Who knew you could stash these items in your ice box? Doing so will save you time and money—and limit food waste.
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Shopping for an array of fruits, vegetables, meats, and more will help you craft delicious meals for the week ahead. Before you get to cooking, however, it's important to identify where to best store these ingredients when you bring them back from the grocery store—especially if you won't be using them immediately.

Luckily, deciding which items you can safely freeze is easy: "This refrigerator and freezer storage chart, provided by the Food and Drug Administration, includes safe storage times for many widely used foods," says Tamika Sims, PhD, senior director of food technology communications at the International Food Information Council (IFIC). "Many different foods can be stored in airtight containers or freezer bags for extended amounts of time in the freezer."

But while certain freezer-friendly items, like vegetables that come frozen and ice cream, are obvious, others are not. That's why we're sharing some unexpected ingredients you didn't know you could freeze now to make a dish later. An overarching rule of thumb? "Never freeze something you won't be excited to eat later," says chef Ronna Welsh, owner of Purple Kale Kitchenworks cooking school in Brooklyn, N.Y.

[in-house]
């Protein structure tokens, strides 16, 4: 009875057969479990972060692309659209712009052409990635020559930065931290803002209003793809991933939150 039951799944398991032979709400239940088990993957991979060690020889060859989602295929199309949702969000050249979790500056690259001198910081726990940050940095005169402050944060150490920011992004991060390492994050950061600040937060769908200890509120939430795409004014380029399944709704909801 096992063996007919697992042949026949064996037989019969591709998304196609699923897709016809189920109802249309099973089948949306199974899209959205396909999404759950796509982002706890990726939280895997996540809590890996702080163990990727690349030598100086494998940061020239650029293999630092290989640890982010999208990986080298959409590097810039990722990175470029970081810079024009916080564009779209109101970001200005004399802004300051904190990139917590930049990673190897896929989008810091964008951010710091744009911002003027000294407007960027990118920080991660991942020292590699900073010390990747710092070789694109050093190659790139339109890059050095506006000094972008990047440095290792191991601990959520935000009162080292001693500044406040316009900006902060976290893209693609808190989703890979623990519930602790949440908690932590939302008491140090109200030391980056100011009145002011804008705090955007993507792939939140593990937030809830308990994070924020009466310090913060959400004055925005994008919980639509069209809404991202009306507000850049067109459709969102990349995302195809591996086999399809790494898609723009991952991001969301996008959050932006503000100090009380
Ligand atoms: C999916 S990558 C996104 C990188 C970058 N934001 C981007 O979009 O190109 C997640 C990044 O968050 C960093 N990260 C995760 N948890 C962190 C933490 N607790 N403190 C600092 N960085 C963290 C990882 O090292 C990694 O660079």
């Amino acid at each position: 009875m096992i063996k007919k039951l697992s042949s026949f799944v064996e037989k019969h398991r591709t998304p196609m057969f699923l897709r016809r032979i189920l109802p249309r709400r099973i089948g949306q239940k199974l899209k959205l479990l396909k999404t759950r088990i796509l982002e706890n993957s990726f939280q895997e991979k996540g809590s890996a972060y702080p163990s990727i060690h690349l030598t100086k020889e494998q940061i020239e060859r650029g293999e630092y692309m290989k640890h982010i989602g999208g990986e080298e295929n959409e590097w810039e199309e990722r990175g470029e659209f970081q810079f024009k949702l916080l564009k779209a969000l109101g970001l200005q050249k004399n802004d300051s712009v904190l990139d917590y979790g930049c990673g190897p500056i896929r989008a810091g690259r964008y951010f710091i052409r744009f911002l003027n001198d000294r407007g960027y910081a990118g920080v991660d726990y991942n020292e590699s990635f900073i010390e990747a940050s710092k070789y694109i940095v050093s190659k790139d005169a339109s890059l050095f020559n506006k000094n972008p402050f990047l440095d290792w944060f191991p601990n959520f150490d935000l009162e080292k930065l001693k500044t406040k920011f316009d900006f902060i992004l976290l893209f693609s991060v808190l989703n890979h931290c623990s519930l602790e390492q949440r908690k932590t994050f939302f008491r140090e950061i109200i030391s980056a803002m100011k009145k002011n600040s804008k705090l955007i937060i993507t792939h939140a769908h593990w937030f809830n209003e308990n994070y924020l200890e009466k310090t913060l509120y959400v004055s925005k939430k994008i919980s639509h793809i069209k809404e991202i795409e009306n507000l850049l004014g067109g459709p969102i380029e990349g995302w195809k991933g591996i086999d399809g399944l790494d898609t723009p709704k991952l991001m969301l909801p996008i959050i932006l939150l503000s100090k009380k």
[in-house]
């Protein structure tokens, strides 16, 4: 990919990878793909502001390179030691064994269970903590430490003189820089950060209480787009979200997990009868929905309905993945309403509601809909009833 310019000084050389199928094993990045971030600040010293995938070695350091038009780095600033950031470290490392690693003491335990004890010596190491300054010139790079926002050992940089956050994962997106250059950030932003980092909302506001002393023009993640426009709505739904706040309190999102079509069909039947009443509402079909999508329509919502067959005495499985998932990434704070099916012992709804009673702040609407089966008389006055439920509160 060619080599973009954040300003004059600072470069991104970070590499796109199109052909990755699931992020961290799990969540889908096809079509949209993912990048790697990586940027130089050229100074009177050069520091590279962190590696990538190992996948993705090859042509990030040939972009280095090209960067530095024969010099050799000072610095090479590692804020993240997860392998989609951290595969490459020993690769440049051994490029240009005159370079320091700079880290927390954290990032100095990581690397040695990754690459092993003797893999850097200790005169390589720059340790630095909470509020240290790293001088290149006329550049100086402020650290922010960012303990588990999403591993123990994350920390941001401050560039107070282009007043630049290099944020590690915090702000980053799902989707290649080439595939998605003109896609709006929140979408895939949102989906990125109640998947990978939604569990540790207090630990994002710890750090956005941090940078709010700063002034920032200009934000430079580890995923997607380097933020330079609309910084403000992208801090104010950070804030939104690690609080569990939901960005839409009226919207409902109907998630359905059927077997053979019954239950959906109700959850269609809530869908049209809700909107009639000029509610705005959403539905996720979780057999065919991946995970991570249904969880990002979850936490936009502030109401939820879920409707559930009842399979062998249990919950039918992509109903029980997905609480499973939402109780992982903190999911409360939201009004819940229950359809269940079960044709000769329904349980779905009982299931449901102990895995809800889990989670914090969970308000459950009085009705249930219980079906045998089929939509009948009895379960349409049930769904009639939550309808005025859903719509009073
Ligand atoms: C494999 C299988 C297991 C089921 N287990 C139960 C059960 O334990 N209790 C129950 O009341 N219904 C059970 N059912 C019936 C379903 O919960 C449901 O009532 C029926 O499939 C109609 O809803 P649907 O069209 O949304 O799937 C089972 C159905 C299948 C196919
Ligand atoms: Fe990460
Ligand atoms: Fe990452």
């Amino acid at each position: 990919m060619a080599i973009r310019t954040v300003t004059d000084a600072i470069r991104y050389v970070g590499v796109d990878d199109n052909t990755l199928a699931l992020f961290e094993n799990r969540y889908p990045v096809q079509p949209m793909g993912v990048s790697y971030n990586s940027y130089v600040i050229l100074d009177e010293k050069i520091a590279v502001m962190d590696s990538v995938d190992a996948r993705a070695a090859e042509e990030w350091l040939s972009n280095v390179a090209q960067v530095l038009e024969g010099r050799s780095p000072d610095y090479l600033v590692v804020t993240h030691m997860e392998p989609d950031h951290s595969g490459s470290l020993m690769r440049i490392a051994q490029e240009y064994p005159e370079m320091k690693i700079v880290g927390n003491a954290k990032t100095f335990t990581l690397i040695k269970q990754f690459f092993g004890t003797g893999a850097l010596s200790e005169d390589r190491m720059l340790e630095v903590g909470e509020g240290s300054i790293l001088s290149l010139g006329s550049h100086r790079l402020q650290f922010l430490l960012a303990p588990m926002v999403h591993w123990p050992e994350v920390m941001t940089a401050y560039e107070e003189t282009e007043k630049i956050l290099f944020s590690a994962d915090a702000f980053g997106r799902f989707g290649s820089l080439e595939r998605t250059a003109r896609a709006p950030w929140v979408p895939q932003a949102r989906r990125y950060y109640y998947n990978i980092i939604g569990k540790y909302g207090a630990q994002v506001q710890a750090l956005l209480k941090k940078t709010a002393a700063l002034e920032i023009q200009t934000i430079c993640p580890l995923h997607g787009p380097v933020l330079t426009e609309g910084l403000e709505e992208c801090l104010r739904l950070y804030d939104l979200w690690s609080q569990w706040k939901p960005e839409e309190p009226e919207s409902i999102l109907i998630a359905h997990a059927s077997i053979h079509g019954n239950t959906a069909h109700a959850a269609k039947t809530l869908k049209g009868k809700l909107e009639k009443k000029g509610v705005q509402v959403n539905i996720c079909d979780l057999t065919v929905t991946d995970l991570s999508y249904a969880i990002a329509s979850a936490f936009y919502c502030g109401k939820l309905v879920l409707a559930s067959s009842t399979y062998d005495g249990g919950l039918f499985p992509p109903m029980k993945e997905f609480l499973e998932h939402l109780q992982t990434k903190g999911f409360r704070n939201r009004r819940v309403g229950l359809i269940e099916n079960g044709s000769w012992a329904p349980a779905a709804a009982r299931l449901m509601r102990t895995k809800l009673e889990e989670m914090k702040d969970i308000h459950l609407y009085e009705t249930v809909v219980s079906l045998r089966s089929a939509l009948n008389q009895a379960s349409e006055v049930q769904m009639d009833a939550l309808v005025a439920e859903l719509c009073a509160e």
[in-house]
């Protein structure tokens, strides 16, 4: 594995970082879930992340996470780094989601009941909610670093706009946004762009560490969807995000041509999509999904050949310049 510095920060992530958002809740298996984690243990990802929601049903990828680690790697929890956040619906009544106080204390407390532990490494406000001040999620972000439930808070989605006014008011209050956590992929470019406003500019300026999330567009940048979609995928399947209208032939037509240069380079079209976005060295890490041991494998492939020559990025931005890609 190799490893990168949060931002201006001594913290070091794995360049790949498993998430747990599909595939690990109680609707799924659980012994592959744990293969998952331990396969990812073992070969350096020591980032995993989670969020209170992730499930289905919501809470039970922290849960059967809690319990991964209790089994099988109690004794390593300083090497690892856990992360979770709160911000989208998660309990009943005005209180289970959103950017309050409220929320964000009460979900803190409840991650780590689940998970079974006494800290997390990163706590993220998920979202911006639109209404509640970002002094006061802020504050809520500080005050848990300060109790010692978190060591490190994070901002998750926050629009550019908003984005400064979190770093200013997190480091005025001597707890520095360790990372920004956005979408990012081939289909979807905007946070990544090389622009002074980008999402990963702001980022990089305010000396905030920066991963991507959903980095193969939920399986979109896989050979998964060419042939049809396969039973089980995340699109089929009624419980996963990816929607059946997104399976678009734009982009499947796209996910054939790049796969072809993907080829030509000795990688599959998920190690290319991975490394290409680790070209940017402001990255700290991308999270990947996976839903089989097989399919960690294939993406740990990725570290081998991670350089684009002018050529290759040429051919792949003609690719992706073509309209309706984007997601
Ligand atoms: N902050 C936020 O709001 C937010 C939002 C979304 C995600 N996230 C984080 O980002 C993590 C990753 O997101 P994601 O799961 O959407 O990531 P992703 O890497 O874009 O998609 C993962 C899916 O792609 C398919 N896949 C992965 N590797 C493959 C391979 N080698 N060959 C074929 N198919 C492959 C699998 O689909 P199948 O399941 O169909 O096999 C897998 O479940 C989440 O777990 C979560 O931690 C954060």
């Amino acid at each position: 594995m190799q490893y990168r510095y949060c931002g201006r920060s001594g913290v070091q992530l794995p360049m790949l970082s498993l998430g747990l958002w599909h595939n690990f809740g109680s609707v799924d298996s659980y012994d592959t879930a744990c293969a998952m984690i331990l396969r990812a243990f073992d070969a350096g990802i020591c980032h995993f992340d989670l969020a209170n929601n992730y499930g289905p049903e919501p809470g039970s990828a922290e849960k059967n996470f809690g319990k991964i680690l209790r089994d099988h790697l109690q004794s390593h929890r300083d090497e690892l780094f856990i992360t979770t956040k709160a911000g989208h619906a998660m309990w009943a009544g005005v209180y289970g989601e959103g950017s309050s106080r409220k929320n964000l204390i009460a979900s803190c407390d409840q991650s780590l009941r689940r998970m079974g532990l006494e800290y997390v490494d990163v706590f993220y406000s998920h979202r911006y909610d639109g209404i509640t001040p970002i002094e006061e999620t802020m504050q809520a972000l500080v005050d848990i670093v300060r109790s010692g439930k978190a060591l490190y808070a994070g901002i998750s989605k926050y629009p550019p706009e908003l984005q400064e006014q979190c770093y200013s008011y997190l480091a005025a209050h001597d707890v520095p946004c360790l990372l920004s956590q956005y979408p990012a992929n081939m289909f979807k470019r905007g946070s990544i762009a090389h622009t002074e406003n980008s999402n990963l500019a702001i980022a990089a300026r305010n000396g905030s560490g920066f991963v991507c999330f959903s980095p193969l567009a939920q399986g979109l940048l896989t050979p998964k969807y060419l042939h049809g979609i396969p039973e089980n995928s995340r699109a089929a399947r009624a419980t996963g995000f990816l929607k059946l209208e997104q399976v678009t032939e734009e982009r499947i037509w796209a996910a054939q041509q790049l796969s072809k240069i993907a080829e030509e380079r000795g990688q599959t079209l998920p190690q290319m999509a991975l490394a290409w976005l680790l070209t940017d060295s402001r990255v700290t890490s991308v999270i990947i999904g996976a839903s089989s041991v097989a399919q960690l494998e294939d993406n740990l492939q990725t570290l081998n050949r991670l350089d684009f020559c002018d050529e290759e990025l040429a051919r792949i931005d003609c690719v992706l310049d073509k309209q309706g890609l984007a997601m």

Eggs

If you have extra eggs or would like to stock up for baking projects when eggs are on sale, keep them in the freezer, says Welsh.

Whisk Before You Freeze

"If you'd like to freeze eggs, you can crack them, whip them up, and freeze them in an airtight container. Use them within one year," says Sims. "You can also freeze egg whites this way." Blending the egg yolk and white together before freezing is recommended since, as the USDA notes, "freezing causes the yolk to become thick and syrupy, so it will not flow like an unfrozen yolk or blend very well with the egg white or other ingredients."

Freeze Exact Amounts

Welsh recommends freezing the exact amount of shelled whole eggs you need for a favorite frittata or quiche recipe; she suggests freezing egg whites in the exact amounts you need for making meringues, macaroons, sponge cakes, or marshmallows.

Dried Chile Peppers

If you love to add a kick to your meals, consider storing dried whole chiles in the freezer. They are the key to slow, meaty stews or soups, rubs, sauces, and salsas, says Welsh.

Since dried whole chile peppers are often sold packaged in large bundles, and because they become brittle and lose vibrancy once they are exposed to light, Welsh recommends freezing them over storing them in your pantry—especially if you use dried chiles infrequently.

Ripe Fruit

If you have extra ripe fruit that may go bad before you can use it, your first instinct might be to toss it out. Consider tossing it into the freezer, instead.

Peeled Bananas

"Ripe bananas [are great] for ice cream or smoothies," Welsh says. Sims notes that bananas are best peeled before freezing as the peels can be difficult to remove once the fruit has solidified. "Place peeled bananas in a freezer bag or airtight container that is freezer-friendly and the fruit will stay good for up to one month," she says.

Berries